When predicting non-response questionnaire participants (NRQs) from FPs, self-reported health was the strongest predictor, even when coded missingness was excluded in a form of complete-case analysis. FPs reported most frequently to be of very good health, whilst the majority of NRQs, after excluding missing values, reported to be of good health, but not to the higher level seen in FPs. Combined with the large difference in distribution between these health categories in the available data, the high proportion of missing values seen in the NRQs could indicate an unwillingness to divulge poor health status, and thus the presence of healthy responder bias, a well-documented phenomena in voluntary participation health studies [36].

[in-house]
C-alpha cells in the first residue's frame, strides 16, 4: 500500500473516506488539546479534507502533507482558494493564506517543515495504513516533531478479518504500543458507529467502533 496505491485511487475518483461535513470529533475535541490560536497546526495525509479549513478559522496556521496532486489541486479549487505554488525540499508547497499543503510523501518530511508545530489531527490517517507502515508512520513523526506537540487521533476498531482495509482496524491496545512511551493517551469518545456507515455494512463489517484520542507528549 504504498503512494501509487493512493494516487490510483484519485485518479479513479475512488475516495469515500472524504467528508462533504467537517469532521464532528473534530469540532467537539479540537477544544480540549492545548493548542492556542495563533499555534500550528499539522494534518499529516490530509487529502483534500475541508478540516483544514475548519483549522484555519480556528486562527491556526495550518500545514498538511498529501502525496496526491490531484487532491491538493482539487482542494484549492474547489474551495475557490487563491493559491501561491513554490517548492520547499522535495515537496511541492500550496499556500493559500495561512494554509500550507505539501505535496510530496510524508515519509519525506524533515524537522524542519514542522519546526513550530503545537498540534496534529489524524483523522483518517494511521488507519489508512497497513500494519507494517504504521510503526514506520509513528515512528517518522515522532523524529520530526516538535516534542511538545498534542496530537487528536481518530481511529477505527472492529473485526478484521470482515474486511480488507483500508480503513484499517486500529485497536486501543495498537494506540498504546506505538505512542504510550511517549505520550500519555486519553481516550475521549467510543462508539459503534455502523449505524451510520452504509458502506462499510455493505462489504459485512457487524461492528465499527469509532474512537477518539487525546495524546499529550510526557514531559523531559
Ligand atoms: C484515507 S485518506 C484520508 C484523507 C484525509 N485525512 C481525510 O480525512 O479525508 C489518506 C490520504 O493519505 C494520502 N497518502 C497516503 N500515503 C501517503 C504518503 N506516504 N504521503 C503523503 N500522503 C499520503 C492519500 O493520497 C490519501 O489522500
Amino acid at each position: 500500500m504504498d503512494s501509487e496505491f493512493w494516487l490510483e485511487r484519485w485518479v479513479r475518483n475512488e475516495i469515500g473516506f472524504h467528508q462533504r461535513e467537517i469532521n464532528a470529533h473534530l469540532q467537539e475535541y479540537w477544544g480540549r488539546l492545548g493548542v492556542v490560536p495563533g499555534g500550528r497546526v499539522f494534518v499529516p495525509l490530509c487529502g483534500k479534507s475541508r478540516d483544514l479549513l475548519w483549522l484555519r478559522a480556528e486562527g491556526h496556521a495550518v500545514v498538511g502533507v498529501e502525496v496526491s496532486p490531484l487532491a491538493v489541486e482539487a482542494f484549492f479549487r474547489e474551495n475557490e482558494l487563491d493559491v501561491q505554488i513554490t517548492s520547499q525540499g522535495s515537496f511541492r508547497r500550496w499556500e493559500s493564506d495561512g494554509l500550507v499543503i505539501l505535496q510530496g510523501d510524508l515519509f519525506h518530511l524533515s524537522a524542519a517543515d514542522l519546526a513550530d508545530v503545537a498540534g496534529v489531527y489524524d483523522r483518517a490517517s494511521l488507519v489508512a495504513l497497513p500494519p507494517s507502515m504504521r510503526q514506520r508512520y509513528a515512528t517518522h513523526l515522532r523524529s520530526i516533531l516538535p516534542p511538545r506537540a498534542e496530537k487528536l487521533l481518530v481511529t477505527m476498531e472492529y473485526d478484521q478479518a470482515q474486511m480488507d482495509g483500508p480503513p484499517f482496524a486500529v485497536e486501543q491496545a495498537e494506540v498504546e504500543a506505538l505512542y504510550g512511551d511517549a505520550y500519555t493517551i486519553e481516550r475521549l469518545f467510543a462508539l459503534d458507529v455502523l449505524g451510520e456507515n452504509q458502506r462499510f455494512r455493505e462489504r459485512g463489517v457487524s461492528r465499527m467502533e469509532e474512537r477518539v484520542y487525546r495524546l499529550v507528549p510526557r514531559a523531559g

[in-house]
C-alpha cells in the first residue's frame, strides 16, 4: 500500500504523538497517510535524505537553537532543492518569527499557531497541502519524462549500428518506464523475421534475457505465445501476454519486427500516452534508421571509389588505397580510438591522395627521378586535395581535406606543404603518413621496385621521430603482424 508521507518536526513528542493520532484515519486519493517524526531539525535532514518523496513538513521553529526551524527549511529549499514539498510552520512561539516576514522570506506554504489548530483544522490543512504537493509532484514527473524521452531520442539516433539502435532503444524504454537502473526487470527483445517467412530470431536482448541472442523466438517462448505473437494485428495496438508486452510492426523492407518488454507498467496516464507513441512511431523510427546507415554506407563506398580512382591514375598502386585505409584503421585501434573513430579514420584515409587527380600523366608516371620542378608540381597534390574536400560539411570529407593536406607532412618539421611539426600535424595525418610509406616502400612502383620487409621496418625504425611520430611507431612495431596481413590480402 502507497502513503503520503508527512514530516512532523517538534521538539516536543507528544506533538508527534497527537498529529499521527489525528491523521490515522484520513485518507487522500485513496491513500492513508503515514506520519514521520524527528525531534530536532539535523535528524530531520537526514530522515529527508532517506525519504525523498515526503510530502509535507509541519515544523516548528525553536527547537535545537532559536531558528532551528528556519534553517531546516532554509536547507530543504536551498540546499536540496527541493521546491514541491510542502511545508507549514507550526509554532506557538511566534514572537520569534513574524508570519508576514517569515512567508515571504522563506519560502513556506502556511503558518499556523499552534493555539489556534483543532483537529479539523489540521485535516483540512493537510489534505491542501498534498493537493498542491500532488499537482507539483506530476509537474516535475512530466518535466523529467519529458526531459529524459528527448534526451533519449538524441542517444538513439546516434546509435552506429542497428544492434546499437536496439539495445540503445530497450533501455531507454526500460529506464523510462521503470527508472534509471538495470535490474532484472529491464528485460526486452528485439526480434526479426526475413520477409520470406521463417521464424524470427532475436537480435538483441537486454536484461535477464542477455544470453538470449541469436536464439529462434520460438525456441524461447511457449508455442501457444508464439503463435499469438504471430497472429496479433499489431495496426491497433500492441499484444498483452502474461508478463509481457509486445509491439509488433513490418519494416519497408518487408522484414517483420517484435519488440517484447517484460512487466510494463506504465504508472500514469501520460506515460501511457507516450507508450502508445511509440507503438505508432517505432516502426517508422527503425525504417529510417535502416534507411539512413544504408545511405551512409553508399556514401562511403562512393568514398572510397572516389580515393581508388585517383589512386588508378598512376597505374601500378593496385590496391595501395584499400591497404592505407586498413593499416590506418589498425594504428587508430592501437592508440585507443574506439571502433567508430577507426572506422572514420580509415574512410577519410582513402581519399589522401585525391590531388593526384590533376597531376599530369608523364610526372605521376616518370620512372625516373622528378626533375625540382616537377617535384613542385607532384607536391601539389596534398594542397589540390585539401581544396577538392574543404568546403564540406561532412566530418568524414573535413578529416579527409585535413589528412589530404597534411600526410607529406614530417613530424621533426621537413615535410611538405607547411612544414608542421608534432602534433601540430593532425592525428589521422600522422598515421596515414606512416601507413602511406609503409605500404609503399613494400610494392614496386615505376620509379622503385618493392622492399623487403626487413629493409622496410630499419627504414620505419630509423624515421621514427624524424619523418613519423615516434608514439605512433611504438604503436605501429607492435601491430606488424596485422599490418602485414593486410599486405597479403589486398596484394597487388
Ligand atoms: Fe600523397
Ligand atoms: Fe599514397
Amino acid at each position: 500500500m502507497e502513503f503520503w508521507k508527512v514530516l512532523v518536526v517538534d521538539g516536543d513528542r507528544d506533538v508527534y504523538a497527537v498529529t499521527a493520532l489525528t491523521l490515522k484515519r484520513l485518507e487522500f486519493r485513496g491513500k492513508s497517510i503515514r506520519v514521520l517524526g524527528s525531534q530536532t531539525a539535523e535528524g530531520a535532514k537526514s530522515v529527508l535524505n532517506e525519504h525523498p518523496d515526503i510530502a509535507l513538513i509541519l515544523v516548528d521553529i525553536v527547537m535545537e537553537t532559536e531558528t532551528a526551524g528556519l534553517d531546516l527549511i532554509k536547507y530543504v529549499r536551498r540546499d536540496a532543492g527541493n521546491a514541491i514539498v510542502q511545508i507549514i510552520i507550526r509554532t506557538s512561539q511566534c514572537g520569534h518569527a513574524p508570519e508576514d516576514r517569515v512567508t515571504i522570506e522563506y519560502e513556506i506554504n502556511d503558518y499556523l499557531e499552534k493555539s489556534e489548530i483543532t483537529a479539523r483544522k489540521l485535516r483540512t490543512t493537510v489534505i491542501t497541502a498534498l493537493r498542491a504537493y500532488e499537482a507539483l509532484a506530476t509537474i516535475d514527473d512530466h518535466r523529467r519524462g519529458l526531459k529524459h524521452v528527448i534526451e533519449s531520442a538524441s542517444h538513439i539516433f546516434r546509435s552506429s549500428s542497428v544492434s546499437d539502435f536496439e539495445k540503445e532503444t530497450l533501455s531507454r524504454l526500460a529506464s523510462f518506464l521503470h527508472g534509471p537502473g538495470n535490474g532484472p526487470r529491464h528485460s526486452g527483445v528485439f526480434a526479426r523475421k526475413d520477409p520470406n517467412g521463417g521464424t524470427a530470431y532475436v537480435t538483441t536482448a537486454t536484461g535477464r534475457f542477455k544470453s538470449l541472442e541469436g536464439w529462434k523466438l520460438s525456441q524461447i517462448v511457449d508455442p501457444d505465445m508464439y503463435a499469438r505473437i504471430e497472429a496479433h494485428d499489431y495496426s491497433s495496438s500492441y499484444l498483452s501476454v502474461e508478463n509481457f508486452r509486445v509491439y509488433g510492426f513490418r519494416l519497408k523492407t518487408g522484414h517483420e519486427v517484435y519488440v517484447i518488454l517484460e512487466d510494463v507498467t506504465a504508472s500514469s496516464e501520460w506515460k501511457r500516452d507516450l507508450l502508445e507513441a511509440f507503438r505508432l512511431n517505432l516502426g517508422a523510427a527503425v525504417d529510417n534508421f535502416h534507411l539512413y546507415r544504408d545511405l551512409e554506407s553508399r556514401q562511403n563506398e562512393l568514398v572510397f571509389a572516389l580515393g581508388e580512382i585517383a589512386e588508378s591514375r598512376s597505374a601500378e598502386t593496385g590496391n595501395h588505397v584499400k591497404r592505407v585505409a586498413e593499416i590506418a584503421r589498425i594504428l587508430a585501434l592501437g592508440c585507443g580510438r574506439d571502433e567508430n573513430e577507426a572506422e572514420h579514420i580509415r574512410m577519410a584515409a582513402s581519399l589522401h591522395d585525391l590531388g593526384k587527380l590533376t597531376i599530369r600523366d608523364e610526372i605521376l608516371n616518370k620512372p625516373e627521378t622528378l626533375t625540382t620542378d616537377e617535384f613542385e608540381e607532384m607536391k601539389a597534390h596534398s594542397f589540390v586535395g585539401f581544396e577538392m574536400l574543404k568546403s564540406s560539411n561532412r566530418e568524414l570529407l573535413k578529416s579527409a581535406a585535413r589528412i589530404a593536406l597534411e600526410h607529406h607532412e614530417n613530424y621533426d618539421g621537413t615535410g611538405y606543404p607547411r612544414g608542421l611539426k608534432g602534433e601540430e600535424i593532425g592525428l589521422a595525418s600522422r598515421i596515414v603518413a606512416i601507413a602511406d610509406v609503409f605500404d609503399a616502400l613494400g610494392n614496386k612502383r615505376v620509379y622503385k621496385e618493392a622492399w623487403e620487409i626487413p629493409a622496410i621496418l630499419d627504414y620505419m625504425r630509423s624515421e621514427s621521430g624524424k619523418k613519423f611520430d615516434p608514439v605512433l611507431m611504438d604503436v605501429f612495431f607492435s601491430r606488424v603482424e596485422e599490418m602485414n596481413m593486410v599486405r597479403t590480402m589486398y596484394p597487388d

Using the “Continuum of Resistance” theory, which stipulates non-responders are furthest away from full responders on a continuum that ranges from “will never respond” to “will always respond,” we may take the assumption that NRQs act as a reasonable proxy for ANRs. Extending this assumption, we may expect that ANRs on average may report poorer health status. Considerable differences in health status between responders and non-responders to health surveys have been documented previously [28, 37, 38]. As non-response adjustments for demographic factors alone may not reduce estimate biases sufficiently, this could have considerable impacts on health-related and prevalence estimates generated from the P3 sample, depending on the topic [37].